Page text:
In the book it was much worse (spoiler alert for anyone who wants to read the book), after Grace finds out about her mother and Tom's affair, she rides off in a craze, only to have to be saved by Tom (of course!) where Tom lets himself be killed because he knows Annie could never leave her husband because she couldn't tell Grace what she was doing after all she'd been through. So since he can't live without Annie, he just lets himself be killed by a wild horse, in front of Grace who they're all trying to emotionally protect supposedly, even though now Grace already knows about the affair so half the battle of telling her and of Annie leaving her husband is already conveniently taken care of. What I don't buy is that its not in Tom's character at all to let himself be killed, more so, he purposefully puts himself in the line of the horse's hooves trying to be killed. It wasn't like the horse was killing him and he just gave up, no, he basically was committing suicide, which doesn't go with Tom's go with the flow, let things happen as they should philosophy. And how was that sacrifice helpful to anybody? Instead of dealing with her parents divorcing, but still having them both and since she already had loved Tom once, giving her the chance to love him again as a father figure, Grace now has to deal with the guilt that her reckless actions caused Tom's death, which will forever leave her mother's heart maimed and all the people that his death hurt. Hmm, yeah, that seems sooo much better for Grace's emotional well-being. Bullshit. At first I thought it was just the romantic in me that thought it made more sense for Tom to get injured enough that Grace feels guilt for her actions and is able to step back and look at the situation more objectively and is more accepting, and that Annie and Tom end up together because that's what was meant to be. Not that there wouldn't be pain to contend with, but it'd be manageable and it'd pass. But the more I thought about it, the book was leading up to that conclusion and with the characters as they are, its the natural progression of what would happen. What seemed to happen was that Nicholas Evan's leaned towards the over-dramatic (which seems to be his nature) and had to go for the big death to play with his readers' emotions. And his explanation of this ending?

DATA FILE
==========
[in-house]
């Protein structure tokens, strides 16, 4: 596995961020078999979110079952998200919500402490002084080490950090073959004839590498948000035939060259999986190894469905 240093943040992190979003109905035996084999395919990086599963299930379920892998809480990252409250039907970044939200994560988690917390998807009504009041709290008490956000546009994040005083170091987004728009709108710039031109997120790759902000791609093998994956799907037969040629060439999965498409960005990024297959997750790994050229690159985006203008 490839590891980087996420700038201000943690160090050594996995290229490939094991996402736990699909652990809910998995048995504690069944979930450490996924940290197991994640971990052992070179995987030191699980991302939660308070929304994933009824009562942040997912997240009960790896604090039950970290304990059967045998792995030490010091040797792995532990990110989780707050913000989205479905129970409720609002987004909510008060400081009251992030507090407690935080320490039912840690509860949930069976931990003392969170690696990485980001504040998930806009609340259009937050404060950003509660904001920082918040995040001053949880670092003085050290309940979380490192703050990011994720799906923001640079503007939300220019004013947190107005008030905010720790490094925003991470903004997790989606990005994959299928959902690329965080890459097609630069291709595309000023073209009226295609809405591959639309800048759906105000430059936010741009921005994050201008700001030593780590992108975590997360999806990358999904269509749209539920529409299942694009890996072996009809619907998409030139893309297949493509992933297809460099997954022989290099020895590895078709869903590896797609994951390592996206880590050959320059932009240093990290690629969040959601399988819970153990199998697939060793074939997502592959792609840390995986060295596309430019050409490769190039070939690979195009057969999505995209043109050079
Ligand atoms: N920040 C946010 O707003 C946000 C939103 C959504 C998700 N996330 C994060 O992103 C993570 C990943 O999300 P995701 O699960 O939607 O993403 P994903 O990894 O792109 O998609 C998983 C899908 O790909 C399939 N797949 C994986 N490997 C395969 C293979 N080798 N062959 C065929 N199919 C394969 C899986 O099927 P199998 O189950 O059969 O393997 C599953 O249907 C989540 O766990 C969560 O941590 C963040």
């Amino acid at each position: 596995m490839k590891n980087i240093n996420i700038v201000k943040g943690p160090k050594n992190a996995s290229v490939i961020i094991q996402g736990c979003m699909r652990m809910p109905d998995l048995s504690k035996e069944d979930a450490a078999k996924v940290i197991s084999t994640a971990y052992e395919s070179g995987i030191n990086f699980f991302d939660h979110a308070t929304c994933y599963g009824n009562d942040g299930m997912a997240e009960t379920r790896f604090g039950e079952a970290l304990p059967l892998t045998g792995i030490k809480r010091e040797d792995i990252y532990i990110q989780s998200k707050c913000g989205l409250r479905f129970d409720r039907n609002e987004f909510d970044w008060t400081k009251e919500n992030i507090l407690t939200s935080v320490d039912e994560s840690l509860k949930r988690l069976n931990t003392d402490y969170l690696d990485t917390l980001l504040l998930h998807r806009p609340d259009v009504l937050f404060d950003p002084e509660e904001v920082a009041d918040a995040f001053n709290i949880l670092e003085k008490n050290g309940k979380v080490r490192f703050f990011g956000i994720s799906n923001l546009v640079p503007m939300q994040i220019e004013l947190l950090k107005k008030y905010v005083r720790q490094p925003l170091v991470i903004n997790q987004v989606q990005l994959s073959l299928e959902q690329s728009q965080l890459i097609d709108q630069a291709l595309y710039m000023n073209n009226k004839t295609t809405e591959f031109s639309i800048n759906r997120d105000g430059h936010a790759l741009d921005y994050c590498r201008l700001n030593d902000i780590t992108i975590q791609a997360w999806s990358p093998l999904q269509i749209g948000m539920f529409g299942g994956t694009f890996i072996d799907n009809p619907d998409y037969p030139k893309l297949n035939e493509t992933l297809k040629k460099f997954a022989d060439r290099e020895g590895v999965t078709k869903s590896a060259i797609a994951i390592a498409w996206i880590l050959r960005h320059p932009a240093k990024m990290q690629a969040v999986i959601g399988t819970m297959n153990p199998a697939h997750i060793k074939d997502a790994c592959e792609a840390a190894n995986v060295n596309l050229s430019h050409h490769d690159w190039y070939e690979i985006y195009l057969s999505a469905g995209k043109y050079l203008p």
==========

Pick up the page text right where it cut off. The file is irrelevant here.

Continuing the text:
Well, although Tom Booker is, in every respect, a real character, there is an important mythological aspect to him and to the story. He is, if you like, an immortal, the redemptive angel, the man in the white hat. There is a rule about such characters: when their work is done, they have to move on. They cannot hang around and 'mix it' with the mortals. For Annie and Grace to be free to get on with their lives, for the healing process to be properly complete, the healer-angel figure has to move on. Of course, he will live on forever in their hearts -- and in the new child that is born at the end of the story.
First of all, I can see how he was set up to be a bit mystical before Annie met him, but it definitely didn't come off that way in the book. You get to be in his head too much to see how human he is and see his past mistakes and his feelings, so whatever Evans was trying to do just didn't work out and therefore the ending didn't work at all, which is a shame. Overall I found the book enjoyable, though far less so then when I was younger and now I can see the many holes in the story. The characters do stay with you and how could you not love calm and confident Tom Booker. In an embarrassing way, I also find Robert Redford sexy, even if he's old as fuck. Its that same calm confidence that you love about Tom... guess Redford cast himself pretty well for the role of Tom Booker.
I was tempted to give this book 4 stars for sentimental reasons, but I just can't do it, so 3 stars it gets.